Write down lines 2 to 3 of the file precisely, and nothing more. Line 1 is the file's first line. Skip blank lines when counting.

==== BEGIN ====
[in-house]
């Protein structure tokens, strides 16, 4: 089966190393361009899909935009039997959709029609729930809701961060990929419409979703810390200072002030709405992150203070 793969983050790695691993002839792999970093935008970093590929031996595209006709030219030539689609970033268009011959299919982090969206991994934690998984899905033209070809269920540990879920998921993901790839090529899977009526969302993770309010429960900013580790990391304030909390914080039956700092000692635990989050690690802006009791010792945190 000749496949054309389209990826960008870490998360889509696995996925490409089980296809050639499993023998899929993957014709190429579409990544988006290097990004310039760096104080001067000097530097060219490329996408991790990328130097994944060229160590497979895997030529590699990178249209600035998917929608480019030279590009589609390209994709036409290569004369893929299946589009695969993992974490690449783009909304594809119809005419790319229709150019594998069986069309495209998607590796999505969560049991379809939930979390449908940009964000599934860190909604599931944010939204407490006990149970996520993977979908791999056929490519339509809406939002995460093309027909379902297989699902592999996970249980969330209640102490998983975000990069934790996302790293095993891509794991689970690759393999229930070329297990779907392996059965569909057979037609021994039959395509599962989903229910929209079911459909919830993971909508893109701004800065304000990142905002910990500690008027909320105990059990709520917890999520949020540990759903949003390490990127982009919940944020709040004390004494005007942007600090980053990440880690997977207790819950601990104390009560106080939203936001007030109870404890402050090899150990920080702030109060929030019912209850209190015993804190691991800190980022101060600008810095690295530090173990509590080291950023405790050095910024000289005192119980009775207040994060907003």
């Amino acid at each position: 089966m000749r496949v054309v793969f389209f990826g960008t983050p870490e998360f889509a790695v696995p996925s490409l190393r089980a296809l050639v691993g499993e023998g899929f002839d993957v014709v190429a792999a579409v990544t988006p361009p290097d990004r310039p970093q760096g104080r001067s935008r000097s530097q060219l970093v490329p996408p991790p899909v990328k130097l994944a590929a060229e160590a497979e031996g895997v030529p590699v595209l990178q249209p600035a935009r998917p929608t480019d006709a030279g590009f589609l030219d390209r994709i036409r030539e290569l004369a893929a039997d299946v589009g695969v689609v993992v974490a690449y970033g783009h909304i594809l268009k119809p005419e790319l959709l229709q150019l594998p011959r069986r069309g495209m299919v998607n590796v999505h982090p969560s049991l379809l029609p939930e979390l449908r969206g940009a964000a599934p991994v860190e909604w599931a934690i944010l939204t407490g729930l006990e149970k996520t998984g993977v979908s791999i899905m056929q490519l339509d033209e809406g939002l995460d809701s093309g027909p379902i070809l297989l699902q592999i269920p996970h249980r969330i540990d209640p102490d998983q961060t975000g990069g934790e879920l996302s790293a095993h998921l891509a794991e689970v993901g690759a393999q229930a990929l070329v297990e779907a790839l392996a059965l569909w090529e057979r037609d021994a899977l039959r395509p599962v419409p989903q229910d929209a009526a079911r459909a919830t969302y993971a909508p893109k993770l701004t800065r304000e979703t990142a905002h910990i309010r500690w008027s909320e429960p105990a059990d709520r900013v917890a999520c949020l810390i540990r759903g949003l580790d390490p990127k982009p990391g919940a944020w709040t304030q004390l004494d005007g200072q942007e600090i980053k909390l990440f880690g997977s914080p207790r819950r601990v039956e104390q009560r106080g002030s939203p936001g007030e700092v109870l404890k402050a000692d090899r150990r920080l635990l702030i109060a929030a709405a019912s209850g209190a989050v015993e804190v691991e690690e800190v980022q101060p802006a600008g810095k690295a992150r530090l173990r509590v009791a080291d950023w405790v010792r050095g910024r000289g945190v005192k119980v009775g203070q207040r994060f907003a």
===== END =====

């Protein structure tokens, strides 16, 4: 089966190393361009899909935009039997959709029609729930809701961060990929419409979703810390200072002030709405992150203070 793969983050790695691993002839792999970093935008970093590929031996595209006709030219030539689609970033268009011959299919982090969206991994934690998984899905033209070809269920540990879920998921993901790839090529899977009526969302993770309010429960900013580790990391304030909390914080039956700092000692635990989050690690802006009791010792945190 000749496949054309389209990826960008870490998360889509696995996925490409089980296809050639499993023998899929993957014709190429579409990544988006290097990004310039760096104080001067000097530097060219490329996408991790990328130097994944060229160590497979895997030529590699990178249209600035998917929608480019030279590009589609390209994709036409290569004369893929299946589009695969993992974490690449783009909304594809119809005419790319229709150019594998069986069309495209998607590796999505969560049991379809939930979390449908940009964000599934860190909604599931944010939204407490006990149970996520993977979908791999056929490519339509809406939002995460093309027909379902297989699902592999996970249980969330209640102490998983975000990069934790996302790293095993891509794991689970690759393999229930070329297990779907392996059965569909057979037609021994039959395509599962989903229910929209079911459909919830993971909508893109701004800065304000990142905002910990500690008027909320105990059990709520917890999520949020540990759903949003390490990127982009919940944020709040004390004494005007942007600090980053990440880690997977207790819950601990104390009560106080939203936001007030109870404890402050090899150990920080702030109060929030019912209850209190015993804190691991800190980022101060600008810095690295530090173990509590080291950023405790050095910024000289005192119980009775207040994060907003």
């Amino acid at each position: 089966m000749r496949v054309v793969f389209f990826g960008t983050p870490e998360f889509a790695v696995p996925s490409l190393r089980a296809l050639v691993g499993e023998g899929f002839d993957v014709v190429a792999a579409v990544t988006p361009p290097d990004r310039p970093q760096g104080r001067s935008r000097s530097q060219l970093v490329p996408p991790p899909v990328k130097l994944a590929a060229e160590a497979e031996g895997v030529p590699v595209l990178q249209p600035a935009r998917p929608t480019d006709a030279g590009f589609l030219d390209r994709i036409r030539e290569l004369a893929a039997d299946v589009g695969v689609v993992v974490a690449y970033g783009h909304i594809l268009k119809p005419e790319l959709l229709q150019l594998p011959r069986r069309g495209m299919v998607n590796v999505h982090p969560s049991l379809l029609p939930e979390l449908r969206g940009a964000a599934p991994v860190e909604w599931a934690i944010l939204t407490g729930l006990e149970k996520t998984g993977v979908s791999i899905m056929q490519l339509d033209e809406g939002l995460d809701s093309g027909p379902i070809l297989l699902q592999i269920p996970h249980r969330i540990d209640p102490d998983q961060t975000g990069g934790e879920l996302s790293a095993h998921l891509a794991e689970v993901g690759a393999q229930a990929l070329v297990e779907a790839l392996a059965l569909w090529e057979r037609d021994a899977l039959r395509p599962v419409p989903q229910d929209a009526a079911r459909a919830t969302y993971a909508p893109k993770l701004t800065r304000e979703t990142a905002h910990i309010r500690w008027s909320e429960p105990a059990d709520r900013v917890a999520c949020l810390i540990r759903g949003l580790d390490p990127k982009p990391g919940a944020w709040t304030q004390l004494d005007g200072q942007e600090i980053k909390l990440f880690g997977s914080p207790r819950r601990v039956e104390q009560r106080g002030s939203p936001g007030e700092v109870l404890k402050a000692d090899r150990r920080l635990l702030i109060a929030a709405a019912s209850g209190a989050v015993e804190v691991e690690e800190v980022q101060p802006a600008g810095k690295a992150r530090l173990r509590v009791a080291d950023w405790v010792r050095g910024r000289g945190v005192k119980v009775g203070q207040r994060f907003a």